After God delivered Israel from their Egyptian oppressors, He gave them the Mosaic Law. This was, of course, before they entered the Promised Land. He dealt with them now on the basis of that law in addition to conscience, the restraint of the Holy Spirit, civil government, and promise. God’s new economy for Israel was based on law. Promise and law are sharply distinguished in Galatians 3 even though the law did not annul the promise.[9]

The law was written in stone and “was a totally external way of God’s administering His rule over Israel.”[10] It was an external moral restrainer, a “schoolmaster to bring us to Christ.”[11]

When God delivered Israel out of Egyptian bondage, their faith failed and God caused them to wander in the wilderness for forty years. Before God allowed Israel to enter the Promised Land, she operated under a covenant directed solely to the nation Israel. All other nations, the Gentile nations, continued under the covenant God made with Noah. Israel was given covenant declared in Deuteronomy 30.1-10 which gives God’s conditions under which Israel entered the land. Israel has never as yet taken the land under the unconditional Abrahamic Covenant, nor has it ever possessed the whole land.[12] The seven parts to the covenant given in Deuteronomy 30 are:

  1. Dispersion for disobedience, v. 1 (De. 28.63-68. See Ge. 15.18, note).
  2. The future repentance of Israel while in the dispersion, v.2.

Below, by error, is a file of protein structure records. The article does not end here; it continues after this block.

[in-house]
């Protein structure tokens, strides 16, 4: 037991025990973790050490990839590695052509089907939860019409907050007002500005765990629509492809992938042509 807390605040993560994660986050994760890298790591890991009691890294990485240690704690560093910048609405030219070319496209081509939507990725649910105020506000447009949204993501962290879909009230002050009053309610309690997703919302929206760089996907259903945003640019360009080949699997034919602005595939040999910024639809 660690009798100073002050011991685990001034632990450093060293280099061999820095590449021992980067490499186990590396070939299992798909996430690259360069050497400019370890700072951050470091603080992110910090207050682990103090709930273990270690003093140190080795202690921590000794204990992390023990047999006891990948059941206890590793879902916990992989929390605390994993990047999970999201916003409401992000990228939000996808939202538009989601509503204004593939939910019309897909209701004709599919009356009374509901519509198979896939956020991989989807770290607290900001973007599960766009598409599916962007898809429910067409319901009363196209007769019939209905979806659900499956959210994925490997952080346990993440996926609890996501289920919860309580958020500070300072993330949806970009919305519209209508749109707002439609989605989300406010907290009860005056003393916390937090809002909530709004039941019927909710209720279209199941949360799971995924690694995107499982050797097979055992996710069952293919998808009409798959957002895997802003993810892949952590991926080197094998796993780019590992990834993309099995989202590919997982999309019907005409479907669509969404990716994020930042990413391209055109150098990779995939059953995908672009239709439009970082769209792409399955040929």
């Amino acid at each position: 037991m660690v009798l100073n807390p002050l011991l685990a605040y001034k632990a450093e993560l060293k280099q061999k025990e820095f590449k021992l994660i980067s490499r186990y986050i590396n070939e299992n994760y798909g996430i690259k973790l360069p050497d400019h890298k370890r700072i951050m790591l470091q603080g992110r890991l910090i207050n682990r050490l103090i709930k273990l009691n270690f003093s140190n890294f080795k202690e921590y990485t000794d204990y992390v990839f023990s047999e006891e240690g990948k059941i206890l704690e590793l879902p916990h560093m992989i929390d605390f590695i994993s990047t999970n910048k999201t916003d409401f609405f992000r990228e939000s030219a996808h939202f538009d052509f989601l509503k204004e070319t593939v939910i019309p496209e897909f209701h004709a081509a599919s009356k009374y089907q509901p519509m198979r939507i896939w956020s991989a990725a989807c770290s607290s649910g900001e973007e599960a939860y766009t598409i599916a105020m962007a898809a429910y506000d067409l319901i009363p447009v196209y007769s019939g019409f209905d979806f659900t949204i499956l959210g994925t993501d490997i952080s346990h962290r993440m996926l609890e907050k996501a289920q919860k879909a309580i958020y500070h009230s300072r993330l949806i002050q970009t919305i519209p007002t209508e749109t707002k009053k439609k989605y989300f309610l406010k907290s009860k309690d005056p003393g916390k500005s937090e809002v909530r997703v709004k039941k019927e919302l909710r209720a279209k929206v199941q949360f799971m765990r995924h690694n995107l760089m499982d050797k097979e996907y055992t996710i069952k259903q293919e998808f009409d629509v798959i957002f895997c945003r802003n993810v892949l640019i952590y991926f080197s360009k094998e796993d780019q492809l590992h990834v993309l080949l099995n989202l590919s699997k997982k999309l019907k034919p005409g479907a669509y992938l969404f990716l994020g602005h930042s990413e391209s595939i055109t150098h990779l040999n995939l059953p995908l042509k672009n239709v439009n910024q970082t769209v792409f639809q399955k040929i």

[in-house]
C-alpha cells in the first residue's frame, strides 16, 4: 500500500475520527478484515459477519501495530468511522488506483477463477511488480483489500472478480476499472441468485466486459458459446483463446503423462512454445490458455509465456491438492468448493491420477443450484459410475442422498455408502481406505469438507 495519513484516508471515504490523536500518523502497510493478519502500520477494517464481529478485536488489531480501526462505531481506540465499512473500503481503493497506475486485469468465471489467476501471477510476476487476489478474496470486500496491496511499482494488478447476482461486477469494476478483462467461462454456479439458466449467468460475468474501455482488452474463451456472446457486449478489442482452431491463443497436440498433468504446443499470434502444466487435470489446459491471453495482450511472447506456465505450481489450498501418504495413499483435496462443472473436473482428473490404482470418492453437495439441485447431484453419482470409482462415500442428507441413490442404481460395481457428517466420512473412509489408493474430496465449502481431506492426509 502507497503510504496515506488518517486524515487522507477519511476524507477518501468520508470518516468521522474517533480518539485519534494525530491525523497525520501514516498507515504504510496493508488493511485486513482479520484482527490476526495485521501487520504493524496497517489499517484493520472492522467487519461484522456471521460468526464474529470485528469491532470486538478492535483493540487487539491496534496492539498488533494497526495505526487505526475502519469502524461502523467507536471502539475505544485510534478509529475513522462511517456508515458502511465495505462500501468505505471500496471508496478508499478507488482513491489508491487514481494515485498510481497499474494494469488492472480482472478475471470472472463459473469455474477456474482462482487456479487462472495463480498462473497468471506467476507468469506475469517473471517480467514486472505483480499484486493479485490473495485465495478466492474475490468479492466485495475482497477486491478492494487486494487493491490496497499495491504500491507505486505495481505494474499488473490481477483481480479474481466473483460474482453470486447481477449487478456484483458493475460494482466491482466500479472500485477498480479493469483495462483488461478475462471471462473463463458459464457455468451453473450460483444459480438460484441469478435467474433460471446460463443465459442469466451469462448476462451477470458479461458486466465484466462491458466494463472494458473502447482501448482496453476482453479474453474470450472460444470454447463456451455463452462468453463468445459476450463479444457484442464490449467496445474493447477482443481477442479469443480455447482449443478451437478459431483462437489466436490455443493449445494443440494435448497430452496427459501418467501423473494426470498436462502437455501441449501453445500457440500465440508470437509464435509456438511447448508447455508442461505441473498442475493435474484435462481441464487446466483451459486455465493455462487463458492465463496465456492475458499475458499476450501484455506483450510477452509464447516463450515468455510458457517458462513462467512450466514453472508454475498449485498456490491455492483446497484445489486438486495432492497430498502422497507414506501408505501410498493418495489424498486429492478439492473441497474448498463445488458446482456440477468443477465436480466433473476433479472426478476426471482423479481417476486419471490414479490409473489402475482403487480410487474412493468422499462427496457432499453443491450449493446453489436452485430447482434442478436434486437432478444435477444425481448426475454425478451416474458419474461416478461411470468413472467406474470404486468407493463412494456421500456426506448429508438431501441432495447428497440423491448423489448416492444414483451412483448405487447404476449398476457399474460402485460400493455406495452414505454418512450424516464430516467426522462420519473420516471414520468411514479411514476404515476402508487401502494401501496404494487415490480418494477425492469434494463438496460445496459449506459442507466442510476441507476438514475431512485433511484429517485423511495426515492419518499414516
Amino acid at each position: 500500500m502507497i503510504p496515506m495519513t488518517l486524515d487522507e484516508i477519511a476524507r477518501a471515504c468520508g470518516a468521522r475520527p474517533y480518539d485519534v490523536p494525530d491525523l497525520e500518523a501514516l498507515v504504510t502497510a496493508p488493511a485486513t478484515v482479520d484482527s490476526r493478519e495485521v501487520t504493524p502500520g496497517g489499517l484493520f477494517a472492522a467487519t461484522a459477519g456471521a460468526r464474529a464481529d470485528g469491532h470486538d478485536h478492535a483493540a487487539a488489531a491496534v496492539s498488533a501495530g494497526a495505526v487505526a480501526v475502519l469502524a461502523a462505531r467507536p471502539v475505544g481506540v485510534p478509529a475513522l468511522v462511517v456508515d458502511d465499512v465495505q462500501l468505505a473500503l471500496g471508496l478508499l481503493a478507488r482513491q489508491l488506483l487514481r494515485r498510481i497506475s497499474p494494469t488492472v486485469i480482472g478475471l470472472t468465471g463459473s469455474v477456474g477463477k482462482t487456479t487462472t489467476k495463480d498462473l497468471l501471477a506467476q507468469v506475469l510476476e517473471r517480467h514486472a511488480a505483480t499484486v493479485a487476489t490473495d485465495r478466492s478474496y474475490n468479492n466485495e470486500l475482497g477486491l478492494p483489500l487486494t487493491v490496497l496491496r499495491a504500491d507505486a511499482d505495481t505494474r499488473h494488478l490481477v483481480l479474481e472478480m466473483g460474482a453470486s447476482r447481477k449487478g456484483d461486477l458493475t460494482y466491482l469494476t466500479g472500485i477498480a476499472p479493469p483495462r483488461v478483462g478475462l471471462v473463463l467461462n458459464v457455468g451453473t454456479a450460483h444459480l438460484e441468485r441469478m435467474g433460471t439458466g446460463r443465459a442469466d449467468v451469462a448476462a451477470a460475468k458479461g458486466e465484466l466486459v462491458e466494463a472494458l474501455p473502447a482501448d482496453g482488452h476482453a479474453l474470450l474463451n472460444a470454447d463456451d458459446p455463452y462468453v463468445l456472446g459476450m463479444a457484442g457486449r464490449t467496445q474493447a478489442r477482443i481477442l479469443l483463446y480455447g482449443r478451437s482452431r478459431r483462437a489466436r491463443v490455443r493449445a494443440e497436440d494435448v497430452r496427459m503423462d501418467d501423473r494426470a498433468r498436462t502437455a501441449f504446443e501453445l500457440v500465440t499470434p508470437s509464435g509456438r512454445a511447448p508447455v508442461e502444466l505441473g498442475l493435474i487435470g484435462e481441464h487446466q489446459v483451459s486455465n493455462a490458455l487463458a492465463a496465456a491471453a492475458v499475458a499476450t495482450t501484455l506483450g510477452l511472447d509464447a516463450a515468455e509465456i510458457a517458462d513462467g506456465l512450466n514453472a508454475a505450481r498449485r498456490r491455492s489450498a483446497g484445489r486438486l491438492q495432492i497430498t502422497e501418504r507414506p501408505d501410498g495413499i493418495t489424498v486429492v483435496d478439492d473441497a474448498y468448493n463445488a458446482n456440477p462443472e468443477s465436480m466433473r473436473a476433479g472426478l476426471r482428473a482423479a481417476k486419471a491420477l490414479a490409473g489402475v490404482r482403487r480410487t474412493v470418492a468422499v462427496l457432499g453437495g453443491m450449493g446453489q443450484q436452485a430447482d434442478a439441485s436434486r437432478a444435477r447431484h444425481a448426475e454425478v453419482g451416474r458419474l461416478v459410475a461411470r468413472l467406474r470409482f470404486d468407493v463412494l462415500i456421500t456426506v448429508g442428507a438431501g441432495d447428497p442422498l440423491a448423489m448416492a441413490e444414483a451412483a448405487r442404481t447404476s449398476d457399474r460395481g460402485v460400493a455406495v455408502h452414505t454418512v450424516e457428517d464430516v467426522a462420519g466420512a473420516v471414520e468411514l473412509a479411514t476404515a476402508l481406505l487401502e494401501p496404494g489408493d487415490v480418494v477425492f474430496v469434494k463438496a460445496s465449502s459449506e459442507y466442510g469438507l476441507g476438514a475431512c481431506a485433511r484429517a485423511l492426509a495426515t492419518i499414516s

3. The return of the Lord, v.3 (Amos 9.9-14; Ac. 15.14-17).
  4. Restoration to the land, v. 5 (Is. 11.11, 12; Je. 23.3-8; Ez. 37.21-25).
  5. National conversion, v.6 (Ro. 11.26, 27; Hos. 2.14-16).
  6. The judgment of Israel’s oppressors, v. 7 (Is. 14.1,2; Joel 3.1-8; Mt. 25.31-46).
  7. National prosperity, v. 9 (Amos 9.11-14).

Israel in the land was originally a theocracy directly under God. God spoke directly to Moses and Joshua, and then chosen judges in Israel. God does not and never has spoken directly to Gentile nations as He did with Israel.

Israel was a theocracy. The word “theocracy” comes from two Greek words, theos meaning God and kratos meaning ruler. “Theocracy” means “Government of a state by the immediate direction of God; or the state thus governed. Of this species the Israelites furnish an illustrious example. The theocracy lasted till the time of Saul.”[13]

The church, which God instructed to be directly under God and His principles only, is not a state, and therefore not a theocracy. Nor can a church take the place of God over a state; such an arrangement is not a theocracy.

Next, we will take a look at how Israel performed in the theocracy in the land, God’s judgments of Israel, and God’s grace.

Go to the following webpage for links to more in-depth Bible studies on Israel: The Bible Doctrine of Government.


[1] He. 6.15; 11.9

[2] Ga. 3.15-22.

[3] He. 6.13-15.

[4] Ge. 12.2-3; Ge. 13.14-17; Ge. 22.16-18. See also, Ge. 15 and 17.1-22.

[5] De. 6.4; Is. 43.10-12.

[6] De. 33.26-29.

[7] Ro. 3.1, 2; De. 4.5-8.

[8] Ge. 3.15; 21.3; 28.10, 14; 49.10; 2 S. 7.16, 17; Is. 4.3, 4; Mt. 1.1.

[9] Ga. 3.10-18.

[10] Showers, p. 42.

[11] Ga. 3.23-25.

[12] Cf. Ge. 15.18, with Nu. 34.1-12.